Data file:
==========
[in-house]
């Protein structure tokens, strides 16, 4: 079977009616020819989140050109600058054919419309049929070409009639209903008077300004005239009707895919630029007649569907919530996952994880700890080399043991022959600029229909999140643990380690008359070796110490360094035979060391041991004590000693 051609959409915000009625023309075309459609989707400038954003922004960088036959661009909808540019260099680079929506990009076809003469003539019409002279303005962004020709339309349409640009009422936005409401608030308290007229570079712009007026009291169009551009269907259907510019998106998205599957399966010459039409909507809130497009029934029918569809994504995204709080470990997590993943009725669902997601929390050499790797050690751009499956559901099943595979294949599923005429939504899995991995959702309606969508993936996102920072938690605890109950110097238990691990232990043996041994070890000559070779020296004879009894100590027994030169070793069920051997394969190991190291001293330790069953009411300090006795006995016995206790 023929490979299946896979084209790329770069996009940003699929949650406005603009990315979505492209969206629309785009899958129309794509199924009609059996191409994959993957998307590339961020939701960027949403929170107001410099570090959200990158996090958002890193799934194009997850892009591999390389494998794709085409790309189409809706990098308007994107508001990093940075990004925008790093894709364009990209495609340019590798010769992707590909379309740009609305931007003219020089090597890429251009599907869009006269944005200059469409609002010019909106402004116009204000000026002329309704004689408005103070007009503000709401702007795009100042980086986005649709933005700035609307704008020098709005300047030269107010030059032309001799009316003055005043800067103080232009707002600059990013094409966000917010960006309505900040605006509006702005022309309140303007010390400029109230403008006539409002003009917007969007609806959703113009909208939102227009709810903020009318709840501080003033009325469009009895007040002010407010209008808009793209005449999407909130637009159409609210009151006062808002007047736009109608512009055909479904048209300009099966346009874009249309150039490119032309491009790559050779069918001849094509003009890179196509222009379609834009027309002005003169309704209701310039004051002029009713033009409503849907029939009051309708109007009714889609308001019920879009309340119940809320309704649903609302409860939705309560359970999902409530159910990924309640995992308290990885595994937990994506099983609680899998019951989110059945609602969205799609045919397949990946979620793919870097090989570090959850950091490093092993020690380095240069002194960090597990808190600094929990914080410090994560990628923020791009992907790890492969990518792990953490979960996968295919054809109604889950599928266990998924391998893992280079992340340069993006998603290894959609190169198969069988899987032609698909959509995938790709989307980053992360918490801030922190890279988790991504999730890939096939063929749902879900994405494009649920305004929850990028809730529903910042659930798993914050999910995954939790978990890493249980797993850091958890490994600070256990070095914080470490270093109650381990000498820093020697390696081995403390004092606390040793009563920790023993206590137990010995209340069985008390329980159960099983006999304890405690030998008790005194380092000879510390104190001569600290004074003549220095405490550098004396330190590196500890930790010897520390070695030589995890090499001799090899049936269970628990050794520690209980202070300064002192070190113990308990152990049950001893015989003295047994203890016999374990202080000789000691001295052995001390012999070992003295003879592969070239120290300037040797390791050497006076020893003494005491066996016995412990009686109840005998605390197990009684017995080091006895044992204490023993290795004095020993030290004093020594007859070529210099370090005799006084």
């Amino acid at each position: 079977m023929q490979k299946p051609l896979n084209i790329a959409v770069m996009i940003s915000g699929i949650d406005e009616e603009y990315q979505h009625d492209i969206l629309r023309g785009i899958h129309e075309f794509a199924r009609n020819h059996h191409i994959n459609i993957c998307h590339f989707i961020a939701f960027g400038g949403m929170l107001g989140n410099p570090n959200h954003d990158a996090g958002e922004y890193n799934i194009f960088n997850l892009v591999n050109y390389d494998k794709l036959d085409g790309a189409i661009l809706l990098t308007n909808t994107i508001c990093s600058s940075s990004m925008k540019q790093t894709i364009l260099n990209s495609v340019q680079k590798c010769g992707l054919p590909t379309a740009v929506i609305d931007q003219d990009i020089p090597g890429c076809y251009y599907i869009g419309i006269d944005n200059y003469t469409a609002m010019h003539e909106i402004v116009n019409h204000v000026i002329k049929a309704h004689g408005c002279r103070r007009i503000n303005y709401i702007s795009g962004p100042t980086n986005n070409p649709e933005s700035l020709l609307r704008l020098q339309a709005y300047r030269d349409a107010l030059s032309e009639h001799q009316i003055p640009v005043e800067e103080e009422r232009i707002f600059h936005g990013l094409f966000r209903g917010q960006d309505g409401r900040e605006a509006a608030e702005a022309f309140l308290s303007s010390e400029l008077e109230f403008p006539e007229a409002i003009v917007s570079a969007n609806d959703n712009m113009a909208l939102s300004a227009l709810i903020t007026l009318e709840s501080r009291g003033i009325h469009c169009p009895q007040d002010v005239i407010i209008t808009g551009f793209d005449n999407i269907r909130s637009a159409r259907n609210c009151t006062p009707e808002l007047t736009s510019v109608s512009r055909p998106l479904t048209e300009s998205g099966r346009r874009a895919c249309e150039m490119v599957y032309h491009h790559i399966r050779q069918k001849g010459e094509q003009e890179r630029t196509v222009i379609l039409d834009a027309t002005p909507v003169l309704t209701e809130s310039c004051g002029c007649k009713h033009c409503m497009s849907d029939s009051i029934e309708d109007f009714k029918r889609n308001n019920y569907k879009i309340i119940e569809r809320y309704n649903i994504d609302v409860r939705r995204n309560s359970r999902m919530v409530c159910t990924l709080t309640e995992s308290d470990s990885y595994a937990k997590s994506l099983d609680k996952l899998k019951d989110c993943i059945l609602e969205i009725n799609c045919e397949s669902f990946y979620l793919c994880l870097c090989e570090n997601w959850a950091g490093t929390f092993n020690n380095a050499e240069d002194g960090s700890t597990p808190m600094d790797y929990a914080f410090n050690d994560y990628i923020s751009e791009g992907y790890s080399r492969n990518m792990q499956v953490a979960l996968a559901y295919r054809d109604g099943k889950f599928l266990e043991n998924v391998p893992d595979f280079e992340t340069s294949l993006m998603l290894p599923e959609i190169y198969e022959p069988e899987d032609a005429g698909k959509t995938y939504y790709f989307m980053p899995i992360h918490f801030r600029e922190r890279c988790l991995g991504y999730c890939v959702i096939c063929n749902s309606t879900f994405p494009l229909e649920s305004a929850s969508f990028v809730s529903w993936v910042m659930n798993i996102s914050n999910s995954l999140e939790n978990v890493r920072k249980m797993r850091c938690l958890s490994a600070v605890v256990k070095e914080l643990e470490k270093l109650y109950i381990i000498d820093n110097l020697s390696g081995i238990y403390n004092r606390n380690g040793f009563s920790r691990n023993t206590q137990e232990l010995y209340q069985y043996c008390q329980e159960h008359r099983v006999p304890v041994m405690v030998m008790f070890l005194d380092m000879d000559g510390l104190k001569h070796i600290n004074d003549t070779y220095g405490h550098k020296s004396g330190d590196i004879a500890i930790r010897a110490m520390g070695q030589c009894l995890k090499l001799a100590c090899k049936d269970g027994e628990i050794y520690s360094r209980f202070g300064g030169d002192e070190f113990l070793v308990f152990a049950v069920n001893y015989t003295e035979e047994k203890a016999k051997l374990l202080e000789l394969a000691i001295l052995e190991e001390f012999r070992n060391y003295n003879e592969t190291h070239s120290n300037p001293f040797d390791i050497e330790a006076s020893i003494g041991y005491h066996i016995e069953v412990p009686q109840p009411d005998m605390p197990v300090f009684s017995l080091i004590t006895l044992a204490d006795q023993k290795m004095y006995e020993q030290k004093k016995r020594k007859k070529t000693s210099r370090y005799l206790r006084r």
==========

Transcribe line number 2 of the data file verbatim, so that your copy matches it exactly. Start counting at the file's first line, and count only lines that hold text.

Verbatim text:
């Protein structure tokens, strides 16, 4: 079977009616020819989140050109600058054919419309049929070409009639209903008077300004005239009707895919630029007649569907919530996952994880700890080399043991022959600029229909999140643990380690008359070796110490360094035979060391041991004590000693 051609959409915000009625023309075309459609989707400038954003922004960088036959661009909808540019260099680079929506990009076809003469003539019409002279303005962004020709339309349409640009009422936005409401608030308290007229570079712009007026009291169009551009269907259907510019998106998205599957399966010459039409909507809130497009029934029918569809994504995204709080470990997590993943009725669902997601929390050499790797050690751009499956559901099943595979294949599923005429939504899995991995959702309606969508993936996102920072938690605890109950110097238990691990232990043996041994070890000559070779020296004879009894100590027994030169070793069920051997394969190991190291001293330790069953009411300090006795006995016995206790 023929490979299946896979084209790329770069996009940003699929949650406005603009990315979505492209969206629309785009899958129309794509199924009609059996191409994959993957998307590339961020939701960027949403929170107001410099570090959200990158996090958002890193799934194009997850892009591999390389494998794709085409790309189409809706990098308007994107508001990093940075990004925008790093894709364009990209495609340019590798010769992707590909379309740009609305931007003219020089090597890429251009599907869009006269944005200059469409609002010019909106402004116009204000000026002329309704004689408005103070007009503000709401702007795009100042980086986005649709933005700035609307704008020098709005300047030269107010030059032309001799009316003055005043800067103080232009707002600059990013094409966000917010960006309505900040605006509006702005022309309140303007010390400029109230403008006539409002003009917007969007609806959703113009909208939102227009709810903020009318709840501080003033009325469009009895007040002010407010209008808009793209005449999407909130637009159409609210009151006062808002007047736009109608512009055909479904048209300009099966346009874009249309150039490119032309491009790559050779069918001849094509003009890179196509222009379609834009027309002005003169309704209701310039004051002029009713033009409503849907029939009051309708109007009714889609308001019920879009309340119940809320309704649903609302409860939705309560359970999902409530159910990924309640995992308290990885595994937990994506099983609680899998019951989110059945609602969205799609045919397949990946979620793919870097090989570090959850950091490093092993020690380095240069002194960090597990808190600094929990914080410090994560990628923020791009992907790890492969990518792990953490979960996968295919054809109604889950599928266990998924391998893992280079992340340069993006998603290894959609190169198969069988899987032609698909959509995938790709989307980053992360918490801030922190890279988790991504999730890939096939063929749902879900994405494009649920305004929850990028809730529903910042659930798993914050999910995954939790978990890493249980797993850091958890490994600070256990070095914080470490270093109650381990000498820093020697390696081995403390004092606390040793009563920790023993206590137990010995209340069985008390329980159960099983006999304890405690030998008790005194380092000879510390104190001569600290004074003549220095405490550098004396330190590196500890930790010897520390070695030589995890090499001799090899049936269970628990050794520690209980202070300064002192070190113990308990152990049950001893015989003295047994203890016999374990202080000789000691001295052995001390012999070992003295003879592969070239120290300037040797390791050497006076020893003494005491066996016995412990009686109840005998605390197990009684017995080091006895044992204490023993290795004095020993030290004093020594007859070529210099370090005799006084």